Greetings to you from Adalah!
One of the most important strategic litigation issues that Adalah challenges before Israeli courts is that of racial profiling, which targets Palestinian Arab citizens and residents of Israel and Palestinians living in the 1967 Occupied Territories. Over the years we have brought a series of cases against racial profiling at the airport; with car rental companies; and most recently, our Afula Park case, in which the municipality tried to ban non-residents (read: Arab) from entering the park; Adalah won this case in the summer of 2019!
We have had another success this month in yet a further racial profiling case. During this litigation before the Israeli Supreme Court, it was revealed that the police had an official policy of profiling bus passengers who seem to have an “Arab appearance”, asking them to show their identification cards. If the passengers are not citizens of Israel, they must get off the bus - “Dan In the South” #18 bus line, which stops at Barzilay Hosptial in Ashkelon in the south of Israel - and wait outside the hospital grounds until the bus completes its route through the hospital grounds.
During the hearing held on 27 January 2020, the Supreme Court found that there was a formal procedure being undertaken by the Israeli police, which involved the checking of bus passengers according to "suspicious signs". The state presented a new security policy to the Court as "secret evidence" during the hearing, in which petitioners were not present.
The proceedings concluded with the police agreeing to end the profiling policy on bus #18. Further, the state is required to update the Court within 90 days about its progress in forming a permanent security procedure, which does not include profiling.
Adalah and the Association for Civil Rights in Israel (ACRI), along with Physicians for Human Rights – Israel and the Israel Religious Action Center’s Racism Crisis Center, filed the petition before the Israeli Supreme Court in 2019 demanding a halt to the discriminatory security checks on the bus. The petition was filed by Adalah Attorney Sari Arraf and ACRI Attorney Anne Suciu.
The petition before the Supreme Court argued that racial profiling based on Arab passengers’ ethnicity creates a degrading and insulting experience, labels individuals as dangerous simply because of their national and ethnic identity, and infringes on Arab passengers’ fundamental right to dignity, equality, and privacy. The petition also stressed that this practice, which includes heightened security and forcing Palestinian Arabs who are residents of the West Bank and Gaza (who have permits to be in Israel) to get off the bus, is done without the appropriate authority.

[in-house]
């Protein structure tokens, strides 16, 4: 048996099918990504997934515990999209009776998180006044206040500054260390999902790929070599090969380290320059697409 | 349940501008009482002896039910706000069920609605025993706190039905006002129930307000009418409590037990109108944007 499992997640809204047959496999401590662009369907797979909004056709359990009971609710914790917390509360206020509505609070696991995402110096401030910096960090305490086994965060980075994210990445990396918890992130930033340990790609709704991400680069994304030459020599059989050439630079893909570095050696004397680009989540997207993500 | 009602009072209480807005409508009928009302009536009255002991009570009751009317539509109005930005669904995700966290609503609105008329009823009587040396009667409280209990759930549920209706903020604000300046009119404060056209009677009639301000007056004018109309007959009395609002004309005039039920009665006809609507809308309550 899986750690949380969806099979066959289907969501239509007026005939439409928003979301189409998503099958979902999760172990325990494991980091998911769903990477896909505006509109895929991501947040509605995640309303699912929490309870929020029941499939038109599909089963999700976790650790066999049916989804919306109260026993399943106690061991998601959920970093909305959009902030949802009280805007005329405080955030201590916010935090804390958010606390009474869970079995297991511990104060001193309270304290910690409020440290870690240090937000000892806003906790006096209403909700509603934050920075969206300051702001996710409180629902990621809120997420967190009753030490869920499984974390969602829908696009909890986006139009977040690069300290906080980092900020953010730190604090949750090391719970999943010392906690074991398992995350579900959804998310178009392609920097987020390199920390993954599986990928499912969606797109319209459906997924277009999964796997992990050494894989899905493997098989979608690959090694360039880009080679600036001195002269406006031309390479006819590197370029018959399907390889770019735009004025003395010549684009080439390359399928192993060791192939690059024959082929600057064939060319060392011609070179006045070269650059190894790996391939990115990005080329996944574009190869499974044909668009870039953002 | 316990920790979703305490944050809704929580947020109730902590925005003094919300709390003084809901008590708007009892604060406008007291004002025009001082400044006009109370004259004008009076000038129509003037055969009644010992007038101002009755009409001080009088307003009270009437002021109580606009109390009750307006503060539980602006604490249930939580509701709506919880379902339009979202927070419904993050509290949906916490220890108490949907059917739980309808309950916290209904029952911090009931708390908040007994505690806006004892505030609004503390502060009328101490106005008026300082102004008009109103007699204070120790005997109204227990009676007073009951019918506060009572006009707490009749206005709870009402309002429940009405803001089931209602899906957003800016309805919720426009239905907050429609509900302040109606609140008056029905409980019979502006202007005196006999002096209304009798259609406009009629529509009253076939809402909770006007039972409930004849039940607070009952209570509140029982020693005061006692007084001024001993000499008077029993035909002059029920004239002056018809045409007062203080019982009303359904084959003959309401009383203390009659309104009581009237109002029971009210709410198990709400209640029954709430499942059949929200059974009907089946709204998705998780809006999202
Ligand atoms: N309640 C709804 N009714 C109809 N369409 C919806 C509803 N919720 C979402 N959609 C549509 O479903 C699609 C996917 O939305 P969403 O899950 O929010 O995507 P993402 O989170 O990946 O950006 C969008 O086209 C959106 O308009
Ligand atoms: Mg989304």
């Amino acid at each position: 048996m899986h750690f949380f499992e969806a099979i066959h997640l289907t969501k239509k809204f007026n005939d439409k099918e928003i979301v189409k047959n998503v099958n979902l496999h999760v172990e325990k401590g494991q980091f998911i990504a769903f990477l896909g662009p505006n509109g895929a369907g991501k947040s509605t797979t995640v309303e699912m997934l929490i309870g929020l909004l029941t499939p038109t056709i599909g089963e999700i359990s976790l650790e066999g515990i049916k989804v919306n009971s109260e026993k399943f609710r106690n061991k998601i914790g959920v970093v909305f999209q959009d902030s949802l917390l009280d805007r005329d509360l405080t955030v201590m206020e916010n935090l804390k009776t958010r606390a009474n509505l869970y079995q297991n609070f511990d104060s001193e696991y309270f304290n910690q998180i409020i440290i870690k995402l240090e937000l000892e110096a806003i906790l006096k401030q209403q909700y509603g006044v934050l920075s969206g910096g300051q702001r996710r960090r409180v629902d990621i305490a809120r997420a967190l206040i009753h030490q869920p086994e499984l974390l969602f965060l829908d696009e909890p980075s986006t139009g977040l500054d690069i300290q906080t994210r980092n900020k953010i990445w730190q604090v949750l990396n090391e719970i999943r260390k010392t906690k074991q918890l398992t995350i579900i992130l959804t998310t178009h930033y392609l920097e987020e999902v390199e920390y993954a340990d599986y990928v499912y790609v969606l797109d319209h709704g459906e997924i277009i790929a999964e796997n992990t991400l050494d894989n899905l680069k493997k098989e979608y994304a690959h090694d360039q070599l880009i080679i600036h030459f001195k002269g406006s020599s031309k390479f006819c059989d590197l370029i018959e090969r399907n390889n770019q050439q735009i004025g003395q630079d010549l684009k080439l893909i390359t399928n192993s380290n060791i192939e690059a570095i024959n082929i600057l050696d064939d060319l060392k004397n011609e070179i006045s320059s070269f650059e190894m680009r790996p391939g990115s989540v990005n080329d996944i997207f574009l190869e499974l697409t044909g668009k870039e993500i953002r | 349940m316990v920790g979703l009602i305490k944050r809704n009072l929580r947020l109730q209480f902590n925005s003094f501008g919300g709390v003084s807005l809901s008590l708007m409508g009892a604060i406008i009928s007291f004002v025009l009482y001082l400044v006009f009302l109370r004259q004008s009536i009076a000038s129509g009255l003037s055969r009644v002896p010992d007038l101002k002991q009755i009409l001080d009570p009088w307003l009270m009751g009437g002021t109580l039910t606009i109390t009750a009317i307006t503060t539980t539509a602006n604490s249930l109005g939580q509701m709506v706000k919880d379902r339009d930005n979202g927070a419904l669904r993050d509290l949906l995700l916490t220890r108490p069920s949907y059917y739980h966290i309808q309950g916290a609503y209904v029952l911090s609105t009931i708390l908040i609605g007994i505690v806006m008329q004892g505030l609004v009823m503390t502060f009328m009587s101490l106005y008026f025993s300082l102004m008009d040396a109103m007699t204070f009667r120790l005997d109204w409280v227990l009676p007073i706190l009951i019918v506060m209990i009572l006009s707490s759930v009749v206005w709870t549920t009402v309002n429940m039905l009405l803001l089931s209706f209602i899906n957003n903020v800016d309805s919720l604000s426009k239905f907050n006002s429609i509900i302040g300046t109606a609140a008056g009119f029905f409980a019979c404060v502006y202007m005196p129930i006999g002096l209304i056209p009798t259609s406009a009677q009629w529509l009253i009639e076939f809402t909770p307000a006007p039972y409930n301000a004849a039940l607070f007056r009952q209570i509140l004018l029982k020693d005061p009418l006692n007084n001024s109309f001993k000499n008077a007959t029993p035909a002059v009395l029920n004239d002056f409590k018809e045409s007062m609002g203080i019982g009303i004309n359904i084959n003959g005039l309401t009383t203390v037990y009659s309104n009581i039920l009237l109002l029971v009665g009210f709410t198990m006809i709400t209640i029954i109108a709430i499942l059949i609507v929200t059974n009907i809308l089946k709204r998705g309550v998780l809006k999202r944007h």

Adalah Attorney Sari Arraf: “The many partners undertaking these racial profiling practices completely ignored the sweeping prohibition given to such conduct in the past. The most senior echelons of the hospital and government offices, who are responsible for preventing such discrimination, legitimized this humiliating behavior. The fight against racial profiling will continue."
As always, Adalah needs you to stand with us strongly against all forms of discrimination, and especially discrimination based on national ethnic and racial belonging.
We would be grateful if you would consider a monthly recurring donation to Adalah – the first month of which would be matched by GlobalGiving – to continue the struggle against racial profiling and discrimination, and to defend human rights.
With appreciation and in solidarity,
Thanks to your support, Adalah held its 14th annual Law Students Conference on 12-14 September 2019 in Beit Sahour, near the West Bank city of Bethlehem. What an inspiring three-day experience it was for the students, the speakers, and all of the Adalah family!
The camp – held in Arabic – brings together Palestinian students from Israeli and Palestinian universities. It is very rare for Palestinian students from Israel and the West Bank to convene in a legal, academic context.
The Adalah camp facilitates this connection and functions as a platform that allows the sharing of ideas, subjects, and dialogue that are usually absent from their regular law school curricula. It also encourages the students to learn more about public interest or cause lawyering for human rights by introducing the students to many different practitioners and organizations engaged in this struggle.
CLICK HERE to see all the photos from the camp!